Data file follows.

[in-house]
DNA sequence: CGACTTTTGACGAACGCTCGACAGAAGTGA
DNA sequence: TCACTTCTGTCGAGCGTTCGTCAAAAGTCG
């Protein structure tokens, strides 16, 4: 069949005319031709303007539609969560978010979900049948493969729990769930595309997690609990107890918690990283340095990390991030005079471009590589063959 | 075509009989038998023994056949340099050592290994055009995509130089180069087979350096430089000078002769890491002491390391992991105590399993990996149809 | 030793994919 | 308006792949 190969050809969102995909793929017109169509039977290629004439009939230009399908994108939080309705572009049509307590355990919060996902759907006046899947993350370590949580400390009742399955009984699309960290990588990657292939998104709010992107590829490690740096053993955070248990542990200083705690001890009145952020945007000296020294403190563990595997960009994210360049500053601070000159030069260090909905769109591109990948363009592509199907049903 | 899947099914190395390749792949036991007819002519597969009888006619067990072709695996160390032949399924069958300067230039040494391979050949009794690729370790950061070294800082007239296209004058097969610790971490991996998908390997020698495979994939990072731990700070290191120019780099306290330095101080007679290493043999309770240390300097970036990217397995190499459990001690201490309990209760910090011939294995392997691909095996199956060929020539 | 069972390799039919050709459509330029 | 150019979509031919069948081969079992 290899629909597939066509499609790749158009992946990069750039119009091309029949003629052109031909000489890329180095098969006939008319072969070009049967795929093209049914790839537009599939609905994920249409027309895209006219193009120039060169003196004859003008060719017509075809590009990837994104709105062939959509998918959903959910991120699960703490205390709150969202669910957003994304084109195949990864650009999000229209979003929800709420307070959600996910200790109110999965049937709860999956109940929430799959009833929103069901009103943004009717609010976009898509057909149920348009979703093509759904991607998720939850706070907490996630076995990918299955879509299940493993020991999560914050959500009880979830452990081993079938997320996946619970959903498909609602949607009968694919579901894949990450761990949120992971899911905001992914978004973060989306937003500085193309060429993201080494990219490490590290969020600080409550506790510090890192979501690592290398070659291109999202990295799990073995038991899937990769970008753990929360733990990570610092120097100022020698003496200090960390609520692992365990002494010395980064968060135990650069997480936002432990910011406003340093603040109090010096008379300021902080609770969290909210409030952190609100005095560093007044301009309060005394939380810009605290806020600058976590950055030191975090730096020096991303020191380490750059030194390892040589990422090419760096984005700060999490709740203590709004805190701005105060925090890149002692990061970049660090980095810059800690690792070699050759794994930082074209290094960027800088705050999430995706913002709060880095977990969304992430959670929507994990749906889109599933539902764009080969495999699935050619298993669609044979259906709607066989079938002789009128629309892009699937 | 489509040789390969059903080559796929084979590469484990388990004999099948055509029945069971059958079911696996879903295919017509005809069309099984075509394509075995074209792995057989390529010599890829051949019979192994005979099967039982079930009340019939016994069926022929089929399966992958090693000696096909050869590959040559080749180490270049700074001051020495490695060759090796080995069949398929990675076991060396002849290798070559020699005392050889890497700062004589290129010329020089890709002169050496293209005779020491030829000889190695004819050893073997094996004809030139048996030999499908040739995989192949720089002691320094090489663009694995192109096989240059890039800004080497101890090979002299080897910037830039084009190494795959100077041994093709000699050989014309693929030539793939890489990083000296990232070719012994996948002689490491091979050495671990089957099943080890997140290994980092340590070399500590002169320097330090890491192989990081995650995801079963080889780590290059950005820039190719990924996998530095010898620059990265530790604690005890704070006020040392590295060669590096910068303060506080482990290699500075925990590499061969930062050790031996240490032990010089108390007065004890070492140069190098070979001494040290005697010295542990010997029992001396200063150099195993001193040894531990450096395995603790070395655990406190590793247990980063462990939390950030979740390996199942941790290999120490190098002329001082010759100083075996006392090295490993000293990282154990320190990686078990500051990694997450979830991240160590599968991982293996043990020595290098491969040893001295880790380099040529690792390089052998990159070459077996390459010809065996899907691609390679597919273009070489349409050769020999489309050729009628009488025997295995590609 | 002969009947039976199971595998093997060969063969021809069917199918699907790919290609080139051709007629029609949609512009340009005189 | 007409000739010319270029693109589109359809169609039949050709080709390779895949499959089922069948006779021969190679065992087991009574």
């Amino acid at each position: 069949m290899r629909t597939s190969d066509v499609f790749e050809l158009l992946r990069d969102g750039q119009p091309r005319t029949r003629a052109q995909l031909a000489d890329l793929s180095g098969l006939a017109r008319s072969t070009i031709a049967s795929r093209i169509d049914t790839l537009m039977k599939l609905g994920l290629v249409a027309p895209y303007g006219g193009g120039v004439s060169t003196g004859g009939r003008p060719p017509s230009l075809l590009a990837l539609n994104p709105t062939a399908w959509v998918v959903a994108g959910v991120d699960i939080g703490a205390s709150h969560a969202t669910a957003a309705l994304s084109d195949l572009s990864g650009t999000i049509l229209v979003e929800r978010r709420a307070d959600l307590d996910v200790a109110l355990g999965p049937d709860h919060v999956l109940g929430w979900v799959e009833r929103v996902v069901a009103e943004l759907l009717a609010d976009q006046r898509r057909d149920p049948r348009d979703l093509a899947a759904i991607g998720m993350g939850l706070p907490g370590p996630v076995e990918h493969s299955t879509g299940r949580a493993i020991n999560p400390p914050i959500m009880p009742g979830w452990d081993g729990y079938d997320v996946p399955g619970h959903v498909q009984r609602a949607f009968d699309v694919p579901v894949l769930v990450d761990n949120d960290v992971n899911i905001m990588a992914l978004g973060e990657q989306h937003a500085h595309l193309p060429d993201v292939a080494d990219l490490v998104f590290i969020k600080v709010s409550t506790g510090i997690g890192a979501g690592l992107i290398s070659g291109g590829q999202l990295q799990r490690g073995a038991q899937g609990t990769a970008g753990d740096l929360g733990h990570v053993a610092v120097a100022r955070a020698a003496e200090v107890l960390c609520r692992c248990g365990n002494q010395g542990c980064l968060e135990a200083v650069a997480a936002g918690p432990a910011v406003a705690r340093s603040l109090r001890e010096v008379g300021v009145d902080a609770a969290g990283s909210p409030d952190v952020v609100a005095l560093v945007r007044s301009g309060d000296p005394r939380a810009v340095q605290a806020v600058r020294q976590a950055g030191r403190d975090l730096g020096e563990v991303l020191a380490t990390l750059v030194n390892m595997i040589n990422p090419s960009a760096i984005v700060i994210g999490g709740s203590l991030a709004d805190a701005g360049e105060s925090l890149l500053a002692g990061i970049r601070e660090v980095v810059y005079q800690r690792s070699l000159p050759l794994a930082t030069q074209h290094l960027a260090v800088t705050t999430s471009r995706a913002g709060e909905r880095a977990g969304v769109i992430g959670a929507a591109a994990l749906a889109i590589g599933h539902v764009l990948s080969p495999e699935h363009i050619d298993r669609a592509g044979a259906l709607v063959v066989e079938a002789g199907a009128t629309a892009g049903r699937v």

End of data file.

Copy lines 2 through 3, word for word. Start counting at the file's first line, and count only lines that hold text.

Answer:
DNA sequence: CGACTTTTGACGAACGCTCGACAGAAGTGA
DNA sequence: TCACTTCTGTCGAGCGTTCGTCAAAAGTCG